When it was all said and done at the 2018 US Open, Novak Djokovic tied Pete Sampras for third on the all-time list by hoisting his 14th Grand Slam singles trophy while Naomi Osaka celebrated her first Grand Slam title. They were far from the only notable stories at this tournament, however. Highlighted below are some of the US Open's pleasant surprises and disappointments, as well as young players to watch for in the future.
John Isner - After reaching the quarterfinals just once in his first 40 Grand Slam tournaments, Isner has done so in each of the past two, backing up his semifinal run at Wimbledon with a quarterfinal result in Flushing Meadows. Any conversation about Isner has to start with the serve, but the recent improvements to the rest of his game have been the key to his recent uptick in results. The top-ranked American still can't touch the Big 3, but he's firmly entrenched himself in the next tier.
Kei Nishikori - Injuries were to blame for Nishikori's decline since reaching the world No. 4 ranking in 2015, but the Japanese 28-year-old seems to have finally built his game all the way back up. Look for a healthy Nishikori to carry over the momentum from this semifinal run with a strong finish to the 2018 season and beyond.
Roger Federer - Fourth-round losses at the US Open are nothing to be ashamed of, but the way in which Federer allowed 55th-ranked John Millman to knock him out was shocking. Millman didn't need to do much besides keep the ball in play and let Federer implode, as the Australian Open champ donated 77 unforced errors, including 10 double faults. Rumors of Federer's impending demise have been overblown for years, but it's fair to question whether he can string together enough great performances to contend for big tournaments anymore while Rafael Nadal and Novak Djokovic are both healthy.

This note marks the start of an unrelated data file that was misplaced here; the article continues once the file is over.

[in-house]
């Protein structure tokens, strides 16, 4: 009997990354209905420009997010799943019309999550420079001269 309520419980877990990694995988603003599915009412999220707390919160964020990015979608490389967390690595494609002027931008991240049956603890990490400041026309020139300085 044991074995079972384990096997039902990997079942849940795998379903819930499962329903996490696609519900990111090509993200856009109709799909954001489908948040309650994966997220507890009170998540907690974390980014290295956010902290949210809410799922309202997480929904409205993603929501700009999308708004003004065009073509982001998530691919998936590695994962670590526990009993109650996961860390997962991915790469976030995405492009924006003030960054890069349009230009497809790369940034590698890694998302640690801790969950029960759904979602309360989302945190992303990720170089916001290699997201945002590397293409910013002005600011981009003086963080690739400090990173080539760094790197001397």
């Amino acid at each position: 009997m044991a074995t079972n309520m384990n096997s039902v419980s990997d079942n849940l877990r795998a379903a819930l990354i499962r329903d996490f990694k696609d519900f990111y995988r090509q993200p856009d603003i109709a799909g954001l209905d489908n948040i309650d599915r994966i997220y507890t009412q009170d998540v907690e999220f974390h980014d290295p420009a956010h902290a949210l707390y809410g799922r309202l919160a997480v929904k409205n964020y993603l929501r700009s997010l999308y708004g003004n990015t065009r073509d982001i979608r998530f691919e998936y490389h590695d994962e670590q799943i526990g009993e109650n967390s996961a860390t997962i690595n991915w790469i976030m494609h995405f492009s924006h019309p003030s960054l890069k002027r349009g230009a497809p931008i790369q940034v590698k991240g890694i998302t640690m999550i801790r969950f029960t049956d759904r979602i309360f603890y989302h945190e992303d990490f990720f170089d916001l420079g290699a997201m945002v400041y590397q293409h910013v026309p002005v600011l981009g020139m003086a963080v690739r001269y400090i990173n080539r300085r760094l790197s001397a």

Alexander Zverev - If you only watch Grand Slams, you're probably wondering how Zverev is earning a top-10 seed, much less the No. 4 distinction. The 21-year-old German already has three times as many career Masters 1000 titles as three-time Grand Slam champion Stan Wawrinka (three to Wawrinka's one), but Zverev has failed to bring his best on the biggest stage. Whether he's folding under high expectations or doesn't trust his fitness in best-of-five tennis, it's unacceptable for Zverev to keep losing to players like Philipp Kohlschreiber and Ernests Gulbis when it matters most.
America's tennis development program - Young Americans have given us plenty to get excited about on the women's side, but we can't really say the same for the men. Of the 18 Americans in the draw on the men's side, only Isner and Taylor Fritz got as far as the third round, with the latter losing at that stage. America's Grand Slam drought stretches all the way back to Andy Roddick at the 2003 US Open, and it doesn't look like it's coming to an end any time soon.
Alex de Minaur - De Minaur has been shooting up the rankings of late, and the 19-year-old Australian showed why at this tournament. He dropped just three games to Taro Daniel in the first round, then dispatched of fellow youngster Frances Tiafoe in four convincing sets before falling to 2014 champion Marin Cilic in a five-set thriller. The decision to move from 32 seeded players to 16 starting at the 2019 Australian Open will reduce the likelihood of de Minaur earning easier draws in the immediate future, but he has the skills to make deep runs nonetheless.
Karen Khachanov - Khachanov gave Nadal all he could handle in the third round before the world No. 1 ultimately escaped with a 5-7, 7-5, 7-6 (7), 7-6 (3) victory. Considering Nadal won 6-1, 6-4, 7-6 (3) when the two met in the same round at last year's Wimbledon, it's clear Khachanov is making progress as far as his belief against the top guys goes. If the 6-foot-6, 22-year-old from Moscow stops running into Nadal early, he could soon start making some serious noise at the big tournaments.